III. That there should be the voice of universal grief all the country over. It is described here elegantly and very affectingly. Moab shall be a vale of tears--a little map of this world, Isaiah 15:2. The Moabites shall lament the loss of Nebo and Medeba, two considerable cities, which, it is likely, were plundered and burnt. They shall tear their hair for grief to such a degree that on all their heads shall be baldness, and they shall cut off their beards, according to the customary expressions of mourning in those times and countries. When they go abroad they shall be so far from coveting to appear handsome that in the streets they shall gird themselves with sackcloth (Isaiah 15:3), and perhaps being forced to use that poor clothing, the enemy having stripped them, and rifled their houses, and left them no other clothing. When they come home, instead of applying themselves to their business, they shall go up to the tops of their houses which were flat-roofed, and there they shall weep abundantly, nay, they shall howl, in crying to their gods. Those that cry not to God with their hearts do but howl upon their beds, Hosea 7:14; Amos 8:3. They shall come down with weeping (so the margin reads it) they shall come down from their high places and the tops of their houses weeping as much as they did when they went up. Prayer to the true God is heart's ease (1 Samuel 1:18), but prayers to false gods are not. Divers places are here named that should be full of lamentation (Isaiah 15:4), and it is but a poor relief to have so many fellow-sufferers, fellow-mourners to a public spirit it is rather an aggravation socios habuisse doloris--to have associates in woe.
IV. That the courage of their militia should fail them. Though they were bred soldiers, and were well armed, yet they shall cry out and shriek for fear, and every one of them shall have his life become grievous to him, though it is characteristic of a military life to delight in danger, Isaiah 15:4. See how easily God can dispirit the stoutest of men, and deprive a nation of benefit by those whom it most depended upon for strength and defence. The Moabites shall generally be so overwhelmed with grief that life itself shall be a burden to them. God can easily make weary of life those that are fondest of it.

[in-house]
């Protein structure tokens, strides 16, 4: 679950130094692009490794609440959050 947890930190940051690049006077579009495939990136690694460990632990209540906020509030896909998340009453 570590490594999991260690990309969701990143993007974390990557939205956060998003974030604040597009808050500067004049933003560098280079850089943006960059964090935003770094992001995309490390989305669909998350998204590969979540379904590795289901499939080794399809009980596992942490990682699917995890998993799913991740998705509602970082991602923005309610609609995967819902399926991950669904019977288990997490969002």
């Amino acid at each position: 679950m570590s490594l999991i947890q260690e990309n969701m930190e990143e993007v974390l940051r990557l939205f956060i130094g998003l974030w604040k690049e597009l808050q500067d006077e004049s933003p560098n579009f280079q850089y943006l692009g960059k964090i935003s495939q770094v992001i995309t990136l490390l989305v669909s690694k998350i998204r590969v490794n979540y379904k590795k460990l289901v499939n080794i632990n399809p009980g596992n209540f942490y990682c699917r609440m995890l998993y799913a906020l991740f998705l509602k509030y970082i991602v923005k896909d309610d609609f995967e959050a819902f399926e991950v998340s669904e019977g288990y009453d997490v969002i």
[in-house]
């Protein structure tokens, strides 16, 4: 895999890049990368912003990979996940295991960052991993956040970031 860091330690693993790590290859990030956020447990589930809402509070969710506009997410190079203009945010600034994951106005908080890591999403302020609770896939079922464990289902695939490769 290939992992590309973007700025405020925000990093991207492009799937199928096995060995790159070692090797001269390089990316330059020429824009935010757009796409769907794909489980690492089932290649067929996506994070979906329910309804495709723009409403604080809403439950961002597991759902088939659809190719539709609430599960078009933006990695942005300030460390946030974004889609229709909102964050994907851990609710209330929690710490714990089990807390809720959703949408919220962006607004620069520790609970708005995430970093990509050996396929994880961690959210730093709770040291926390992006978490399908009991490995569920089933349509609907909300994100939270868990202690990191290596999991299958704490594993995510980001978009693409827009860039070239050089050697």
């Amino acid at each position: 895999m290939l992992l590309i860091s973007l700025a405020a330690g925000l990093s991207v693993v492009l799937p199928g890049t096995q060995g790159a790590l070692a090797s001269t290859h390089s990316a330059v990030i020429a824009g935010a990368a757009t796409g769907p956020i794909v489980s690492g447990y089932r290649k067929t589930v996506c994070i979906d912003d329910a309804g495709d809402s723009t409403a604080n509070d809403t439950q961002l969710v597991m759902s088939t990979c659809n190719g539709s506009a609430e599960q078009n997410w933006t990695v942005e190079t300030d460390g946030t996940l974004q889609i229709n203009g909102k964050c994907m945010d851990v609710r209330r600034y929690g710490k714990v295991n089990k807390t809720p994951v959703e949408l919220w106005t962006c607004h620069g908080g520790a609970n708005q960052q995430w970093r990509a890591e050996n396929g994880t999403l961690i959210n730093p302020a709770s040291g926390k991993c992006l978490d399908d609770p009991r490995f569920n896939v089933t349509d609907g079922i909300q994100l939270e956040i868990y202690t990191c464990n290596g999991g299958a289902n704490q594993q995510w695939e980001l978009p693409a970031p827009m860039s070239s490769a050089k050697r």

V. That the outcry for these calamities should propagate grief to all the adjacent parts, Isaiah 15:5. 1. The prophet himself has very sensible impressions made upon his spirit by the prediction of it: "My heart shall cry out for Moab though they are enemies to Israel, they are our fellow-creatures, of the same rank with us, and therefore it should grieve us to see them in such distress, the rather because we know not how soon it may be our own turn to drink of the same cup of trembling." Note, It becomes God's ministers to be of a tender spirit, not to desire the woeful day, but to be like their master, who wept over Jerusalem even when he gave her up to ruin, like their God, who desires not the death of sinners. 2. All the neighbouring cities shall echo to the lamentations of Moab. The fugitives, who are making the best of their way to shift for their own safety, shall carry the cry to Zoar, the city to which their ancestor Lot fled for shelter from Sodom's flames and which was spared for his sake. They shall make as great a noise with their cry as a heifer of three years old does when she goes lowing for her calf, as 1 Samuel 6:12. They shall go up the hill of Luhith (as David went up the ascent of Mount Olivet, many a weary step and all in tears, 2 Samuel 15:30), and in the way of Horonaim (a dual termination), the way that leads to the two Beth-horons, the upper and the nether, which we read of, Joshua 16:3,5. Thither the cry shall be carried, there it shall be raised, even at that great distance: A cry of destruction that shall be the cry, like, "Fire, fire! we are all undone." Grief is catching, so is fear, and justly, for trouble is spreading and when it begins who knows where it will end?